The story begins with a newly deployed Federation warship, the White Base, arriving at the secret research base located at the Side 7 colony to pick up the Federation’s newest weapon. However, they are closely followed by Zeon forces. A Zeon reconnaissance team member disobeys mission orders and attacks the colony, killing most of the Federation crew and civilians in the process. Out of desperation, citizen boy Amuro Ray accidentally finds the Federation’s new arsenal—the RX-78 Gundam, and neutralizes the situation. Scrambling everything they can, the White Base sets out with her newly formed crew of civilian recruits and refugees in her journey to survive.
On their journey, the White Base members often encounter the Zeon Lieutenant Commander Char Aznable. Although Char antagonizes Amuro in battle, he takes advantage of their position as Federation members to have them kill members from Zeon’s Zabi family as part of his revenge scheme. Amuro also meets ensign Lalah Sune with whom he falls in love, but accidentally kills when facing Char. When the Federation Forces invade the Fortress of A Baoa Qu to defeat the Zeon forces, Amuro engages on a final one-on-one duel against Char due to their shared hatred for Lalah’s death. Having realized he forgot his true enemy, Char stops fighting to kill the last surviving Zabi member, Kycilia Zabi. Amuro then reunites with his comrades as the war reaches its end.
The majority of Gundam animation, including the earliest series, occur in what is known as the Universal Century (UC) calendar era, with later series set in alternate calendars or timelines. Universal Century makes up the dominating majority of the entire franchise. While many new Gundam stories are told in their own parallel universe with independent timelines, giving them a greater degree of creative freedom, the original U.C. storyline continues to be extremely popular for a variety of reasons. It established the series and delivered many of its best moments, as well as setting the standard for realistic hard science fiction in anime; the original Gundam marked the maturing of the Giant Robot genre. Also, nostalgia for the oldest of the Gundam shows (and Gundam’s resulting status as a pop-culture icon in Japan) is still a major factor in its continuing success.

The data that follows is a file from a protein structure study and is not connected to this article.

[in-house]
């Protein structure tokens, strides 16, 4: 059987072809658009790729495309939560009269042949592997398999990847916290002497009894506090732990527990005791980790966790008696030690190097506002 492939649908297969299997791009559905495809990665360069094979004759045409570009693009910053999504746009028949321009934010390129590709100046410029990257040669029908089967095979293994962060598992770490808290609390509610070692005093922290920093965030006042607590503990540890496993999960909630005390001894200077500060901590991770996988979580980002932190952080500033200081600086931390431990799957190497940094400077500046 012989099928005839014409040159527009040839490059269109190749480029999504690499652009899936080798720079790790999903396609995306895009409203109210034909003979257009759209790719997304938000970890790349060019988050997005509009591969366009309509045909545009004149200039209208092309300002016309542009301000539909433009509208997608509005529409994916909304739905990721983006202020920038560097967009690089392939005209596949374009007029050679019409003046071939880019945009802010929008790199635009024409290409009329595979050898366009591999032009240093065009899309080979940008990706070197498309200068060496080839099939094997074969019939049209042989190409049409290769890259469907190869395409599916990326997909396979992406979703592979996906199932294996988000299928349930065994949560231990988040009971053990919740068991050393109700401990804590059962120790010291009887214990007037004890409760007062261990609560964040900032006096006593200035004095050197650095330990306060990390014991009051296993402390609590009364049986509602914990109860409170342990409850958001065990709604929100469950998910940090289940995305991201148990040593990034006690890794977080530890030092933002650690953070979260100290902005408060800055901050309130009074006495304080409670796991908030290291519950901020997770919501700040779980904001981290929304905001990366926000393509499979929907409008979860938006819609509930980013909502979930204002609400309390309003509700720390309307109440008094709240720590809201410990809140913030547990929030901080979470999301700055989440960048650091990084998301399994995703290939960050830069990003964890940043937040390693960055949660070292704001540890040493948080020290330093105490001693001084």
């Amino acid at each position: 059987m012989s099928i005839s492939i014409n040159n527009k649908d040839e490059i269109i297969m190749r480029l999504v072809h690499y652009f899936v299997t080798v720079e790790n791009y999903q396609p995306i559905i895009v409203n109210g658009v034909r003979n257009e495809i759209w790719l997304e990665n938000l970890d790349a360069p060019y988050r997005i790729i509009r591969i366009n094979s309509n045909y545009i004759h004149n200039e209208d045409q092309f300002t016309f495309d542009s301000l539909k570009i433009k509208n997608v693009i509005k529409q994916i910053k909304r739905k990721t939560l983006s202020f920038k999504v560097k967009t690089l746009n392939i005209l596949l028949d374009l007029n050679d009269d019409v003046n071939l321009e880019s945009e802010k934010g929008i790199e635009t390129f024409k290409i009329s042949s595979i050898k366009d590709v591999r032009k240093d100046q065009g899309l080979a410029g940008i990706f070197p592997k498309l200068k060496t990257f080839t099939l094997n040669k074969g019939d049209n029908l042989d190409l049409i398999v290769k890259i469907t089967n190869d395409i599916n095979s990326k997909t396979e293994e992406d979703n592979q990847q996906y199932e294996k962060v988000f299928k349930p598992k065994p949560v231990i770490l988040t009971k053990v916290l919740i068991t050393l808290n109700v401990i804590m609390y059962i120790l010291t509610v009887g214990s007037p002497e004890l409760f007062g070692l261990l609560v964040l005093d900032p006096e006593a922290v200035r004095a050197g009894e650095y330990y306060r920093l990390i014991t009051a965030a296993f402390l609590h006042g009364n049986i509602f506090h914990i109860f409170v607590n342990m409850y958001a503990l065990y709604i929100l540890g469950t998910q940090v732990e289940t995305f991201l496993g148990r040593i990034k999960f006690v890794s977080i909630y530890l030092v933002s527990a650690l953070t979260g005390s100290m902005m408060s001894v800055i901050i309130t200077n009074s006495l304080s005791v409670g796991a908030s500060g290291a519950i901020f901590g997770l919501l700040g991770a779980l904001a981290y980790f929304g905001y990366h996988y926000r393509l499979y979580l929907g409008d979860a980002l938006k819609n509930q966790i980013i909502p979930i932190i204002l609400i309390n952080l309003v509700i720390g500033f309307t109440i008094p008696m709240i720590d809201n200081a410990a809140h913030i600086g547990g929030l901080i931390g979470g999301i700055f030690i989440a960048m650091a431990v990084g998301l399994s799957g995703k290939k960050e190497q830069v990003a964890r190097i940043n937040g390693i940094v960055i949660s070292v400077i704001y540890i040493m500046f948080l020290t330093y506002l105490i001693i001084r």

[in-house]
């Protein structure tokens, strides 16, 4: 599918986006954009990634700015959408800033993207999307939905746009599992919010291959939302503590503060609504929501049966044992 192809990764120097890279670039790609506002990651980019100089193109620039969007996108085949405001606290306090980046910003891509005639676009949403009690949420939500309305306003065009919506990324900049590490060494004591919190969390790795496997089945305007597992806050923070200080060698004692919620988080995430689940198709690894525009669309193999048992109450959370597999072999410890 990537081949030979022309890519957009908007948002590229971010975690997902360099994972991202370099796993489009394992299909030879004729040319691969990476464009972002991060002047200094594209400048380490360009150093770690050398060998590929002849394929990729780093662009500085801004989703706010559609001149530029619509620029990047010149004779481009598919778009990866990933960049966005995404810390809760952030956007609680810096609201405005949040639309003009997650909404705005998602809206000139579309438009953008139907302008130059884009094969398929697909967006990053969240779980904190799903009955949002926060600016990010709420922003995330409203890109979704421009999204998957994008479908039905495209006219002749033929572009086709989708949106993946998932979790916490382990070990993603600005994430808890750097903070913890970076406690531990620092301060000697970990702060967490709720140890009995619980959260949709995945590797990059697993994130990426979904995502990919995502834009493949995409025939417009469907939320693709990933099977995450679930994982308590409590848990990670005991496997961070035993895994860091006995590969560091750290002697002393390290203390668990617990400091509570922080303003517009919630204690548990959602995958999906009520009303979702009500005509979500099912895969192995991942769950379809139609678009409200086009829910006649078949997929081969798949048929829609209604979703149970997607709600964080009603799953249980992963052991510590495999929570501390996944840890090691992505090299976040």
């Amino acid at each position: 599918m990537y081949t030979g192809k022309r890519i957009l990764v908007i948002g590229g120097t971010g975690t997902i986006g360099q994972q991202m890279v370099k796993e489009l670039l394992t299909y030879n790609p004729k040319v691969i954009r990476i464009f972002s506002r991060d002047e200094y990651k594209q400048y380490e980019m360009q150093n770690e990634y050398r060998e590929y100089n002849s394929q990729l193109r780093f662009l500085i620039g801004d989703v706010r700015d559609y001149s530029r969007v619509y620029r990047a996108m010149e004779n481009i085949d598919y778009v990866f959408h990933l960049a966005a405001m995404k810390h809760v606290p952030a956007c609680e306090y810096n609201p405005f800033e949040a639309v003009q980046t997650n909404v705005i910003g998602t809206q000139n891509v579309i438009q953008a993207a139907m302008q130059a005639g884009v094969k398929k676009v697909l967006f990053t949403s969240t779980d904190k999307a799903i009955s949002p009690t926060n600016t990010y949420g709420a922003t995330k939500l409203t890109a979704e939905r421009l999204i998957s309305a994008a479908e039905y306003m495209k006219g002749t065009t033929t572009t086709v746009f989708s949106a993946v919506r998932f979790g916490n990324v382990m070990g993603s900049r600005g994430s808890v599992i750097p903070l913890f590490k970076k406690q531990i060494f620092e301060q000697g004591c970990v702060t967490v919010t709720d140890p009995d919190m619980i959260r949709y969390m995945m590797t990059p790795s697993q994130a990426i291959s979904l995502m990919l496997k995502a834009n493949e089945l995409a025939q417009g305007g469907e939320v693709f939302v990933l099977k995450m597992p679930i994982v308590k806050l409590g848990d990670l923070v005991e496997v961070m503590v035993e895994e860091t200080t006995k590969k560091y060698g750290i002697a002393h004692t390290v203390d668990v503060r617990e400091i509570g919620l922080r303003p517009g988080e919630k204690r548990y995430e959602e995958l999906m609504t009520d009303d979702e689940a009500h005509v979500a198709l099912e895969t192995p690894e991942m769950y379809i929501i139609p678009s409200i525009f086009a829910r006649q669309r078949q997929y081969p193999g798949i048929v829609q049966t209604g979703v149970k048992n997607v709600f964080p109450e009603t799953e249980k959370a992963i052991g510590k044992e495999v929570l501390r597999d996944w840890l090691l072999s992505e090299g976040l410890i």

The general narratives of Gundam shows classify as war drama. They revolve around the mobile suits and their pilots fighting in a war, in which destruction and dehumanization are inherent, through multiple sides; each faction has their own heroes and villains, all of which have their own unique motives, failings, and virtues. Gundam features political battles and debates on important philosophical issues and political ideals on the nature and meaning of war, the ideal of pacifism, and the continuing evolution—natural or engineered—of humanity and its consequences. These are often framed in the series as a debate between the protagonist and antagonist over the course of a duel, as they try to convince each other of the righteousness of their causes. Most of the stories are structured as “coming-of-age” dramas, where the main cast’s personalities, points of view, allegiances, goals, and actions may or may not change dramatically as events unfold. This makes the plot seem more realistic than earlier super robot animated series where the hero and cast usually act in the same predictable manner, with little connection between the episodes. The best example of this is how the personalities of longtime rivals, Amuro Ray and Char Aznable, are influenced by their experiences in the Gundam saga.